Wilbert Hasbrouck was born in 1931 in Mapleton, Iowa, and received an architectural engineering degree from Iowa State College in 1954. He worked for the Illinois Central Railroad for fourteen years (1954-1968) before opening his own architectural office in Chicago in 1970. From 1968 through 1975 he was the executive director of both the Chicago Chapter and the Illinois Council of the American Institute of Architects. By 1975 Hasbrouck had developed an expertise in historic preservation and became known as one of the pioneers in the field. He and his wife Marilyn published The Prairie School Review and continue to operate the Prairie Avenue Bookshop. His work on the restoration of landmark buildings by such architects as Louis Sullivan, Frank Lloyd Wright, and Burnham & Root has received numerous preservation awards. In 1986 he was named Preservationist of the Year by the Chicago Coordinating Council for Landmarks Preservation. Hasbrouck was given a distinguished service award by the American Institute of Architects, Chicago Chapter, in 1975. He was elected to the College of Fellows of the American Institute of Architects in 1973.
Hasbrouck speaks of his early interest in Chicago architecture; the Chicago Heritage Committee; saving H. H. Richardson's Glessner House; publishing The Prairie School Review; restoring the Widow Clarke House, the Manhattan and the Rookery buildings in Chicago; restoring Frank Lloyd Wright's Dana-Thomas House in Springfield, Illinois; landmark status; and historic preservation programs.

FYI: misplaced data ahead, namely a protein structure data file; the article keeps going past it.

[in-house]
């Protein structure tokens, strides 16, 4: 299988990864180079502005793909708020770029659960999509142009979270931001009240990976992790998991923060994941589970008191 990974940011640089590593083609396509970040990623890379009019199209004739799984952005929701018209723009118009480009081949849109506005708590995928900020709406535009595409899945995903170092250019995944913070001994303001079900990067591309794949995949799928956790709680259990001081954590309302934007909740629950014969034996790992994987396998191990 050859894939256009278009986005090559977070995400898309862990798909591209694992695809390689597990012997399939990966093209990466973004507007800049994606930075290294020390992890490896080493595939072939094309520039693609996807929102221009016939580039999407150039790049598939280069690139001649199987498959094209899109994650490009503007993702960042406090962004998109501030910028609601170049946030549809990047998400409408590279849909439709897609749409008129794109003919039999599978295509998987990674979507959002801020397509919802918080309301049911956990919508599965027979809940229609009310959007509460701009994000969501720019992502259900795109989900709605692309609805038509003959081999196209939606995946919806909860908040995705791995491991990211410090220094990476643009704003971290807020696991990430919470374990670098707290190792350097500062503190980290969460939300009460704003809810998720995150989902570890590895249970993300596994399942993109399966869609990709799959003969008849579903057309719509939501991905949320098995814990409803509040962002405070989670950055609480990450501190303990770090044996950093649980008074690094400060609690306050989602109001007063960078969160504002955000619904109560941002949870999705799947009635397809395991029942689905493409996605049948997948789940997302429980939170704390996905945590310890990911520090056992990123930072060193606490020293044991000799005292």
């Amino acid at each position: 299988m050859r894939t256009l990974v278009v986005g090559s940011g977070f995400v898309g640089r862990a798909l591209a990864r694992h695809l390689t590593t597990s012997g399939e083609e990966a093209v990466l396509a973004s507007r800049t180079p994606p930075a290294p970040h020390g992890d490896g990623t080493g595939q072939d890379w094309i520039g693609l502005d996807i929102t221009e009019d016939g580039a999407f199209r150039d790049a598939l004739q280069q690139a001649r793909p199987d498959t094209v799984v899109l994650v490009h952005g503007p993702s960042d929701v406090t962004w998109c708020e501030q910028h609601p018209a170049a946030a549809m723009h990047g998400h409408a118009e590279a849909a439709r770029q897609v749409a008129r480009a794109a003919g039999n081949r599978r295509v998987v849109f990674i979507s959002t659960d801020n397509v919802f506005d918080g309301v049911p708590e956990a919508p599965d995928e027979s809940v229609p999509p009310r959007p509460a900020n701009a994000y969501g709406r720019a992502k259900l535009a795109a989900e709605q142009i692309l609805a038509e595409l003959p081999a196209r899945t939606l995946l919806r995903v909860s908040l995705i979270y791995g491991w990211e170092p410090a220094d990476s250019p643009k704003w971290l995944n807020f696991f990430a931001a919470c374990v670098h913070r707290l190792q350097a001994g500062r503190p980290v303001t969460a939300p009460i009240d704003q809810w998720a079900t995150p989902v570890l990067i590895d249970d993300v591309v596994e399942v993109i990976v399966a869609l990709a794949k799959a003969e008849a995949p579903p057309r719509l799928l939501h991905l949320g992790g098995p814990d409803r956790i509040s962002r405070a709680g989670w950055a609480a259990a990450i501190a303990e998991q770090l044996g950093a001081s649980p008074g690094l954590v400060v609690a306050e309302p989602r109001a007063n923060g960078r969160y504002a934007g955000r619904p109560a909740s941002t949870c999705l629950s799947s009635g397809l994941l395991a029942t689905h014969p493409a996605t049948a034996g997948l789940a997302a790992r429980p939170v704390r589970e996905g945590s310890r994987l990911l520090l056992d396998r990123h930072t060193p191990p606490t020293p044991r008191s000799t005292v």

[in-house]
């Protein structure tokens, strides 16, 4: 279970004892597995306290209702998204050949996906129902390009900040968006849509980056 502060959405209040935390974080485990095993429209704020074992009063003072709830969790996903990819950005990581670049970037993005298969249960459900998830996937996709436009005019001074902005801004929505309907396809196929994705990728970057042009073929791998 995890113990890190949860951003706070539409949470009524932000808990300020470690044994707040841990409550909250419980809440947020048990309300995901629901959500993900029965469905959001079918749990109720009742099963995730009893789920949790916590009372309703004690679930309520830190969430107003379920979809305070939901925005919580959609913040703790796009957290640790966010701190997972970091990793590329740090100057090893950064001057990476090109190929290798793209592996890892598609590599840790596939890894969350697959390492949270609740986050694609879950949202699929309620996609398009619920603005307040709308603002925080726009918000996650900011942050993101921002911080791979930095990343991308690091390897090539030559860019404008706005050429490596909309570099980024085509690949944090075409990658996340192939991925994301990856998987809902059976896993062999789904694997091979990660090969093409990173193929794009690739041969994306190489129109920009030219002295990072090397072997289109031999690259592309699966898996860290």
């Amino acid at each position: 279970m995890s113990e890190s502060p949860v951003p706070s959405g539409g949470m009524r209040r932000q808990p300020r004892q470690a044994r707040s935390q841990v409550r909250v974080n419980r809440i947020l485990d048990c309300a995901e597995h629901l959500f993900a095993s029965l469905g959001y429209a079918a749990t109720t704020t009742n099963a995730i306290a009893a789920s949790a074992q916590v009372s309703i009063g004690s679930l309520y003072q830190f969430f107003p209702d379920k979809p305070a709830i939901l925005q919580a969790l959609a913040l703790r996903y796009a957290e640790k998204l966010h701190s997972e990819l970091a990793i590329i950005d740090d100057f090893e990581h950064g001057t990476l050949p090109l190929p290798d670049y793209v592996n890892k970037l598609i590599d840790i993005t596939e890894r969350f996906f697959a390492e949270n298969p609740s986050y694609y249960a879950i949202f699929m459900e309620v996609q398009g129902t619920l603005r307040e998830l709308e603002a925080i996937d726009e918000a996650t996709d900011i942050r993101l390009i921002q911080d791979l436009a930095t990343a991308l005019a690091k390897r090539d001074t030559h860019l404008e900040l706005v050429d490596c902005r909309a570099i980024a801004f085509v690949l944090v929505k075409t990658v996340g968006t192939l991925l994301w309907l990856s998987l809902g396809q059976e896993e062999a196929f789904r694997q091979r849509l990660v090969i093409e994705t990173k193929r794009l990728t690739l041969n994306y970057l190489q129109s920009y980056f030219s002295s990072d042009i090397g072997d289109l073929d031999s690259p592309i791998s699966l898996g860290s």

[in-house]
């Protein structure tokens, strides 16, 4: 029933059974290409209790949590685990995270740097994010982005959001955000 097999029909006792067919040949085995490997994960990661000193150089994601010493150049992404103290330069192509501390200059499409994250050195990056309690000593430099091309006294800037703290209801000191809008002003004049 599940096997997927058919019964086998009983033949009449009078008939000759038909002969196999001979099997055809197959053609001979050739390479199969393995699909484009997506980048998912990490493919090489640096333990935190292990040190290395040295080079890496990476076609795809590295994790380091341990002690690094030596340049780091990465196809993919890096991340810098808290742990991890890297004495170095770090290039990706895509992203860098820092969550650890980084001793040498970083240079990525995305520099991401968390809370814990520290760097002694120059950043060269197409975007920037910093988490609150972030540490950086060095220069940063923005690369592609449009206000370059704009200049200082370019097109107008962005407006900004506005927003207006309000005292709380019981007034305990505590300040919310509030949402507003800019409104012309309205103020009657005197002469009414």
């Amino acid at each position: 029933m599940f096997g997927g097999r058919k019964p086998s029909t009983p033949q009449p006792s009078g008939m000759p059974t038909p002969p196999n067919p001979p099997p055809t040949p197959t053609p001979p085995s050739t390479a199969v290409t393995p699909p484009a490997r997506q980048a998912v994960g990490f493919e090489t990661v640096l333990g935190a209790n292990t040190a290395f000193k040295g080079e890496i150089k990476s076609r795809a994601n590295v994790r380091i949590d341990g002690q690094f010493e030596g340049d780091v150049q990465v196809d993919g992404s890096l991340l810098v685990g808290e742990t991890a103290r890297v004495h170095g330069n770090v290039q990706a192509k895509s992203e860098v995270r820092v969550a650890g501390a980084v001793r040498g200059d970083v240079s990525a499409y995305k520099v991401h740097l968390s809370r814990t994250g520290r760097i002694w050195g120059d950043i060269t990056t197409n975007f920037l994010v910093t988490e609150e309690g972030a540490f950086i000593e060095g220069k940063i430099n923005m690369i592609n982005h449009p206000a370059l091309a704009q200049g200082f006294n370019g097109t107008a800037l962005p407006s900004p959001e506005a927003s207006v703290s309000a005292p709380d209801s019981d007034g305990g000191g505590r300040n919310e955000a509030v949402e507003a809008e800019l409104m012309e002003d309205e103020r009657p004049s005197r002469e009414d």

Proposed renovation of the Rookery Building; Chicago, 1992. Rendering by James Smith. Department of Architecture, The Art Institute of Chicago.
"[There are] two tracks you can be a professional in: restoration and preservation. Restoration is the hands-on improvement, if you will, of an existing building that merits restoration. The Rookery, for example, is an excellent example of restoration....Preservation involves preserving an existing structure or group of structures, and it can be at any stage of life of the building. You can preserve it as it is today--maybe it's not in particularily good shape but you preserve it--or you can restore it and then preserve it. Preservation is a different thing. It's about keeping the building from further deterioration and maintaining it and finding a reason for its long-term use." (pp. 144-145)